Study Led by Fellow Shows Heart Health Risks of 'Die-Hard' Sports Fans

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Miguel Maturana, MD, was introduced to the sports world when his father took him to a soccer game at an early age. Witnessing the emotions of his father and other spectators in the stadium sparked his curiosity of the emotional impact of athletics.

Dr. Miguel Maturana

Dr. Maturana earned his medical degree from the University of Valparaíso, Chile, and completed his residency in Internal Medicine at the University of Tennessee Health Science Center. Now, Dr. Maturana, is a chief cardiology fellow in the Department of Internal Medicine in the UTHSC College of Medicine.

Dr. Maturana is the lead author, in collaboration with researchers in the UTHSC College of Medicine and Christian Brothers High School, of the research article, “Are Die-Hard Football or Other Sports Fans at Risk of Cardiovascular Events?” published in Current Problems in Cardiology. His research and knowledge in cardiovascular health was featured recently in the American Heart Association News, U.S. News & World Report, Health Day, and other media outlets.

“Relating one of the things I am very passionate about, which is soccer, with cardiology was very interesting. In Chile, there’s a very strong community of passionate fans of different sports, including soccer, which is very common,” he said.

Their study found that spectators of sports including soccer, rugby, baseball, and football, who experience strong emotional and psychological stress responses are associated with a risk of cardiac events, especially in individuals with a history of coronary artery disease. The strong emotional and psychological responses can lead to various outcomes including heart attacks, arrhythmias, and cardiac death. And they conclude, based on clinical evidence they analyzed, that it is better for an individual’s cardiovascular health to participate in sporting activities as an athlete than as a fan.

“Our goal was to investigate the risk of very emotional fans undergoing and visualizing sporting events to know whether or not being in the stadium or being strong fans of a sport increases your risks of cardiovascular events, compared to others who are not visualizing the game or experiencing that strong emotion of the sport,” Dr. Maturana said.

For this article, the team conducted a search and analysis of various randomized clinical trials and observational studies related to cardiovascular health risks. In addition to soccer, rugby, baseball, and football, the team also reviewed previous literature that studied cricket, hockey and other sports.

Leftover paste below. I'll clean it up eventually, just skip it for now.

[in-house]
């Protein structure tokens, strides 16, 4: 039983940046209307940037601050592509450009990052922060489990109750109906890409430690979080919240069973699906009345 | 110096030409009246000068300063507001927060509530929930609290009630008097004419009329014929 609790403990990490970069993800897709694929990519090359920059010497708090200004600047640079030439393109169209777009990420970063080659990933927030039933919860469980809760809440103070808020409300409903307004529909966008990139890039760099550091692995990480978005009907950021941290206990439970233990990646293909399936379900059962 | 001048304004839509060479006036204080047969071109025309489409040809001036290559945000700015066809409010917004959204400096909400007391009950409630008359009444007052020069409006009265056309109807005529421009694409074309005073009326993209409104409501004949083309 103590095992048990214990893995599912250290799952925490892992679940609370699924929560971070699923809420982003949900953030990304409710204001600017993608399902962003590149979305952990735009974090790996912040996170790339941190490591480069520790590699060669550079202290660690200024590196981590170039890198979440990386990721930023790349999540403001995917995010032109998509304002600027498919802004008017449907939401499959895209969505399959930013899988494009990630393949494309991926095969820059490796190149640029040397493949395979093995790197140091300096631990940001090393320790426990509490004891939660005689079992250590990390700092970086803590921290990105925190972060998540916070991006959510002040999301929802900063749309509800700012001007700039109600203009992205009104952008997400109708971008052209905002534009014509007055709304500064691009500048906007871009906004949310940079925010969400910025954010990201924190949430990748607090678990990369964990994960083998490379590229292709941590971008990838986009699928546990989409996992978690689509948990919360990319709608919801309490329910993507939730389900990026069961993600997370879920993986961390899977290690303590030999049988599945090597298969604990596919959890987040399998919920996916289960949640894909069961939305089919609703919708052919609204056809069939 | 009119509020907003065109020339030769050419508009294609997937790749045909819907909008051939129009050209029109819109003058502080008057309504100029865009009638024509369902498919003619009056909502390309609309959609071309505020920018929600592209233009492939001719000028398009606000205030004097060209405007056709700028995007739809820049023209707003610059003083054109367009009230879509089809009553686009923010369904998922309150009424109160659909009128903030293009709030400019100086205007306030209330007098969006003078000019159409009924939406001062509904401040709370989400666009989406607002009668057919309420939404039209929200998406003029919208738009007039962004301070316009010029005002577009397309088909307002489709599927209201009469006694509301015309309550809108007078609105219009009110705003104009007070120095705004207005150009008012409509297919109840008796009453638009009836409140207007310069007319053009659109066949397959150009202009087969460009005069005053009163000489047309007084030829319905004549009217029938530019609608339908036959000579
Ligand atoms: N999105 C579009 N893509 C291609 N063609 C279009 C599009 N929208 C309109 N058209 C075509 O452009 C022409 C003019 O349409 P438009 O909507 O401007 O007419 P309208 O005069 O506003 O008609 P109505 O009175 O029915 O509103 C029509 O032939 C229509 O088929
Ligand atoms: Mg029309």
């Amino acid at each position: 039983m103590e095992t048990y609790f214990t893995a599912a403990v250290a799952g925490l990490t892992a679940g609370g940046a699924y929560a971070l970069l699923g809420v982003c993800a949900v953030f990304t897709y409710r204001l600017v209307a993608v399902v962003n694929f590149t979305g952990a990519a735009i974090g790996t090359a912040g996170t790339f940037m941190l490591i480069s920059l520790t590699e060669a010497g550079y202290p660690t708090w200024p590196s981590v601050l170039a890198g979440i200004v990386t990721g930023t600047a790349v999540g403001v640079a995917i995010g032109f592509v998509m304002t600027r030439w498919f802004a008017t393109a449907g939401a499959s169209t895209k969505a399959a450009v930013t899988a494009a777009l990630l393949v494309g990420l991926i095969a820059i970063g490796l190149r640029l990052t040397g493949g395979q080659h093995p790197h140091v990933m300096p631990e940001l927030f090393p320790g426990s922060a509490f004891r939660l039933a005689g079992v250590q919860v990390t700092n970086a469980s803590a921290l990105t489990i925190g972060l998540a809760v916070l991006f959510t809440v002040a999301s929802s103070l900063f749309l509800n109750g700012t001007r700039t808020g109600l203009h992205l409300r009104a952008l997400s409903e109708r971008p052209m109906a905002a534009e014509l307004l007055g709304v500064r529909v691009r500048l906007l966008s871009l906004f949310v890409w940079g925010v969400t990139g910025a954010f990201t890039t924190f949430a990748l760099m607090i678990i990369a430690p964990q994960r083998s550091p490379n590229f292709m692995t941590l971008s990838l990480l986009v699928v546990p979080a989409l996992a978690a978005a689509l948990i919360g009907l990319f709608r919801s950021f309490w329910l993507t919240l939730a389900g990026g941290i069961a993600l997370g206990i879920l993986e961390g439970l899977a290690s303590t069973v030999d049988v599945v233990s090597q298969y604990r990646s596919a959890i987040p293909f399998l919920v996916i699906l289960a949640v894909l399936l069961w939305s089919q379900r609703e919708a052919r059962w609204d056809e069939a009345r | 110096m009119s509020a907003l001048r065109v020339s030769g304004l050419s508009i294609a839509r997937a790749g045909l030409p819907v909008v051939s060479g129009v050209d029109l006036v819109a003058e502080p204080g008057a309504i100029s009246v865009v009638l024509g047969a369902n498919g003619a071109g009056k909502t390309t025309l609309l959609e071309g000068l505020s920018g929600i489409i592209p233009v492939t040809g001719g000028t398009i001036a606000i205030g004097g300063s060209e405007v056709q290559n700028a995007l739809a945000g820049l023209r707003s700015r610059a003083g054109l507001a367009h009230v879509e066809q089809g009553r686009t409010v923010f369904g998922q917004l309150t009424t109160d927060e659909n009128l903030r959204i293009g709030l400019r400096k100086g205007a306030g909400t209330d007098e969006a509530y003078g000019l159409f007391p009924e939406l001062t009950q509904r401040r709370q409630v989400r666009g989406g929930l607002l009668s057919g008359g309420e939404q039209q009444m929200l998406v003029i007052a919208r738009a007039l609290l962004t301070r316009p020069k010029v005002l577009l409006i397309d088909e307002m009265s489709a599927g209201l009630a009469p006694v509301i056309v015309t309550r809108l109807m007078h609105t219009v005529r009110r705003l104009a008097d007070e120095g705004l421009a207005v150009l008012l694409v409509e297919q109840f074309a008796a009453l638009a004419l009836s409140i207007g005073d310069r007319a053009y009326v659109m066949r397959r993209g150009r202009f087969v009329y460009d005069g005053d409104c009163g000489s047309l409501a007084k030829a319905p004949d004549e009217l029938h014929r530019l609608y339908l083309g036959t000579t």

“When fans undergo strong emotional experiences at the stadium or while watching television, the strong emotion itself can create a sympathetic stimulation with releases of epinephrine, norepinephrine, and catecholamines, and leads to a sudden increase in blood pressure and heart rate.”

Miguel Maturana, MD

“Also, this transient inflammatory response, that is mediated by cortisol, leads to inflammation, and if patients have a prior history of coronary artery disease, having inflammation in the coronary vessels increases the risk of cardiac events,” Dr. Maturana said.

Coronary artery disease is the most common type of heart disease and is caused by a buildup of plaque in the walls of the arteries that supply blood to the heart, according to the Centers for Disease Control and Prevention. In addition, current lifestyle behaviors including consuming alcohol, eating fatty meals, and tobacco use, is connected to an increased risk of cardiovascular events.

“During sporting events people tend to drink more alcohol, which raises blood pressure, and eat fatty food, which increases the risk of inflammation and increases LDL,” Dr. Maturana said. “People tend to smoke more, and drink more, and those environmental factors related to the event are contributing to the emotional response.”

With their review, the team also noticed a relation in emotional responses towards the end of the athletic event or during a specific time in the sport when the competition is more intense. Additionally, environmental factors such as atmospheric pressure are considered to have some correlation, said Dr. Maturana.

As the research has gained recent media responses, Dr. Maturana said conducting research and educating others is a valuable contribution. “Sharing this with the community is one of the most valuable things we can do as physicians working in research,” he said. “I am very happy and proud to contribute.”

Dr. Maturana collaborated with Sean Dornbush, DO, resident in the Internal Medicine-Pediatrics program, John Alexander, DO, second-year cardiology fellow, Rami Khouzam, MD, professor in the Department of Medicine at UTHSC; Elizabeth Glover, BA, Joel Raja, MD, and Courtland Blound, MD; and Nadim Khouzam and Amir Khouzam at Christian Brothers High School.


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